> called a resolver. i hope everyone will re-read this as though vernon
> had said "is part of the DNS server's response logic."

It's ok, everything is host... or so I'm told. ;)

>>> So, every identical response either gets dropped or gets its TC bit set?
>> No, every *excessive* identical response is either not sent (dropped)
>> or a tiny TC=1 response is sent instead.
> moreover, the definition of the word "identical" is not what one would
> expect. perhaps we should say "vastly similar" rather than "identical".
> one of the things DNS RRL counts is the number of times a negative
> answer is generated, per-client-netblock, per-SOA-apex. these responses
> are not identical but they all flow from the same SOA. another thing we
> count is the number of times a wildcard is used per-client-netblock.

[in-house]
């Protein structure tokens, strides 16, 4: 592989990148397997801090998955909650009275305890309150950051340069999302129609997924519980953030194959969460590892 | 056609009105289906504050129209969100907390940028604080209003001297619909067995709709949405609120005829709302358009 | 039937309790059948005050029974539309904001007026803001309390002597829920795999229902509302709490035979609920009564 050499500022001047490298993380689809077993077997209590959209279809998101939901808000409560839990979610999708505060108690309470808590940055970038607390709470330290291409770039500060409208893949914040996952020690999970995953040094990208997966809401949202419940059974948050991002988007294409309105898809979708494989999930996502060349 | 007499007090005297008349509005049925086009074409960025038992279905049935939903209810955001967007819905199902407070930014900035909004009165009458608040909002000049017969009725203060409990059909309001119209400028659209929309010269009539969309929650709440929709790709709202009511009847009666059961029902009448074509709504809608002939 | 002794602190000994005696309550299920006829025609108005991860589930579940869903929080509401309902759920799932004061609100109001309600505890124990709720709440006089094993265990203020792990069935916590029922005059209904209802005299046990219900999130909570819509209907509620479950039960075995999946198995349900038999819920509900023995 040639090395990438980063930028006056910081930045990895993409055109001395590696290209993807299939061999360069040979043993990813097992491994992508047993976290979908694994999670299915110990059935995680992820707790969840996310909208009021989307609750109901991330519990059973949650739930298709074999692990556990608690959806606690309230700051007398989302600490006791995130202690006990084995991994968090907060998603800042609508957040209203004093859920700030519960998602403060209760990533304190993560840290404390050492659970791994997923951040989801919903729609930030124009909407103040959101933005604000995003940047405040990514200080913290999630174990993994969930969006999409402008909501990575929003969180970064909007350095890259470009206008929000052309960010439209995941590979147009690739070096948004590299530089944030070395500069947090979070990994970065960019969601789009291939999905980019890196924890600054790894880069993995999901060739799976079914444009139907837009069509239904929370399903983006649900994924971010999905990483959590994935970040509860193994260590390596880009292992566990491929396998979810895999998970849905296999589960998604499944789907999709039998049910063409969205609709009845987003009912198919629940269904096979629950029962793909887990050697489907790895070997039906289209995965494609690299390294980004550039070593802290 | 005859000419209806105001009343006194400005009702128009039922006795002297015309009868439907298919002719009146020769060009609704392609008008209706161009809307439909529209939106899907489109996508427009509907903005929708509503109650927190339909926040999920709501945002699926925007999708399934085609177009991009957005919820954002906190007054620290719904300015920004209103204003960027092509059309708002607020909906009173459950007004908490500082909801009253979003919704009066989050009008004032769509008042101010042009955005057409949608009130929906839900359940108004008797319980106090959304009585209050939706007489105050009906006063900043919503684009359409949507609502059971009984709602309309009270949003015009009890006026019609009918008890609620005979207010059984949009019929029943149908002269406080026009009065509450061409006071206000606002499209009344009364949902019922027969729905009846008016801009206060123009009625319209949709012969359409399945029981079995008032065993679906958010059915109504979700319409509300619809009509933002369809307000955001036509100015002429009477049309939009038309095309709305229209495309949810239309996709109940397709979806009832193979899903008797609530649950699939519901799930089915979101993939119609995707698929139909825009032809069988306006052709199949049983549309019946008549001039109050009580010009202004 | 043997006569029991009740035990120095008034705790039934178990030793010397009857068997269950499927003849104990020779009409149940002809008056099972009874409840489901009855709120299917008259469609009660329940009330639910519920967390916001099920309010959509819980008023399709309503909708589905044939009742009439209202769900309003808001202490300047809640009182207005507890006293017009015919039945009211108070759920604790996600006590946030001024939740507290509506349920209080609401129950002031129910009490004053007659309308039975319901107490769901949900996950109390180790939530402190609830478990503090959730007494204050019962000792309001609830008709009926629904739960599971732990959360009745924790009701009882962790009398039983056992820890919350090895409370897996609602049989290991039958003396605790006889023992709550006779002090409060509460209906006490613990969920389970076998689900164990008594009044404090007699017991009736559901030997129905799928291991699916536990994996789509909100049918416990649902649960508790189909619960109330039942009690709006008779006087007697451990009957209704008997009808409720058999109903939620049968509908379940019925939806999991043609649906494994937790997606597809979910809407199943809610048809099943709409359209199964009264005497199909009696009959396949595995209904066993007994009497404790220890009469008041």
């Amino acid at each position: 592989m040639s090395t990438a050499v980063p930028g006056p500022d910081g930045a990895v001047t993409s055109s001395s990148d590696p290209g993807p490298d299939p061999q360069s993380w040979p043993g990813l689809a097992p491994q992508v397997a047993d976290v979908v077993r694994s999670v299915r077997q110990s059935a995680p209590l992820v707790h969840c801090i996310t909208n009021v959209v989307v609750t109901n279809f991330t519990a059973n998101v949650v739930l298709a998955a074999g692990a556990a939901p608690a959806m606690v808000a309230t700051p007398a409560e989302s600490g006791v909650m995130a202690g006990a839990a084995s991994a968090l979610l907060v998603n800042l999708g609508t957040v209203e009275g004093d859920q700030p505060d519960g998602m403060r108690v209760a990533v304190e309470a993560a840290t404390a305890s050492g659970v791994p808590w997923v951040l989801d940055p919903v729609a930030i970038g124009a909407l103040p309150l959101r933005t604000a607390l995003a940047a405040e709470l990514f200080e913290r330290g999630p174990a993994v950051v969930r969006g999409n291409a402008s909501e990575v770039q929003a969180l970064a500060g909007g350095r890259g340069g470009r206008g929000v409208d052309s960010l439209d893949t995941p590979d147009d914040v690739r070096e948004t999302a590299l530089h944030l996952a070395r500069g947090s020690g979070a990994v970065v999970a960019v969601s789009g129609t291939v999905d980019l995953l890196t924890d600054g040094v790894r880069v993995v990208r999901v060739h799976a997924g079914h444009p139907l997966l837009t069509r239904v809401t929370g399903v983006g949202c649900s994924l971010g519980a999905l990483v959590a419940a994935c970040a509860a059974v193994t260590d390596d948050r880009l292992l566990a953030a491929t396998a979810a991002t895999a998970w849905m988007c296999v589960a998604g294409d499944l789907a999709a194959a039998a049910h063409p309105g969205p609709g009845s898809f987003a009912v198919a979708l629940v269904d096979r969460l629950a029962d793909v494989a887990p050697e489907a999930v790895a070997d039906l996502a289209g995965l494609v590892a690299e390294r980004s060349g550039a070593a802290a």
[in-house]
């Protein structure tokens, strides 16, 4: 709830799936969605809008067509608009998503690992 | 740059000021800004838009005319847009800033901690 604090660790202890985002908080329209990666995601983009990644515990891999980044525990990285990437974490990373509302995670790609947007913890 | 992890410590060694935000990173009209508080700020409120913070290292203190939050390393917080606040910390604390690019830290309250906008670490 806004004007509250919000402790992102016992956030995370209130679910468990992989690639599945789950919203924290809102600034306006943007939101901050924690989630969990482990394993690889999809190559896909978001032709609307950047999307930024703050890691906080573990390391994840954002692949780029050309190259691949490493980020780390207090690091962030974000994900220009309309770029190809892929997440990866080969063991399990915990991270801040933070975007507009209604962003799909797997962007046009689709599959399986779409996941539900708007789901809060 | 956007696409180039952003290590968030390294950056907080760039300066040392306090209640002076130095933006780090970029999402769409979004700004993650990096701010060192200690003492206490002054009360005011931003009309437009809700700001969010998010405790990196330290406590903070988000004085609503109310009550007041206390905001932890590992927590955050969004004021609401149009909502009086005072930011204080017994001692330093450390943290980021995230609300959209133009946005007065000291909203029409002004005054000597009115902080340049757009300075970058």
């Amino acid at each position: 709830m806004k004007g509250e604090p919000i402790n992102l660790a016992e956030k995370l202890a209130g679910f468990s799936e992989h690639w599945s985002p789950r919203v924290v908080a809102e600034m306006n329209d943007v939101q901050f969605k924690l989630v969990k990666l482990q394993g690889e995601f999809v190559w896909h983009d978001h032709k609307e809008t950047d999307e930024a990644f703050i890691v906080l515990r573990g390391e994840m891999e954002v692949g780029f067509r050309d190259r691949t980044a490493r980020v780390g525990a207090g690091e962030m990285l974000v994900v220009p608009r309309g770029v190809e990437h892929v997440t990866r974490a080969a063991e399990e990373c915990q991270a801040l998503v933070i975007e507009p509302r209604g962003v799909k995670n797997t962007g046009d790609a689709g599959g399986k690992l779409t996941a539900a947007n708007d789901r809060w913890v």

> these responses are in no way identical but we treat them as such for
> the purpose of rate limiting. these are things i do not think a firewall
> can do unless it's so DNS-aware that it knows where the apex is, knows
> what names exist, and knows what wildcards exist. (more on that in my
> response to colm's thread.)

This has all been very fluffy and nonspecific.  I really think anyone proposing this type of enhancement owes it to their perspective consumers/adopters to do much more specific and detailed measurements and analysis.  I have seen some comments to the effect of, ``what's your idea,'' and, ``you don't get it,'' but this is really up to _YOU_ to provide, with your solution. I've given a number of detailed concerns and questions and so far they have been ignored.  When your adopters get non-ANY attacks, I think there will be some serious pain felt by them.  I'd be _delighted_ to be wrong (which is why I was asking for numbers and analysis), but so far, the lack of these worries me much more.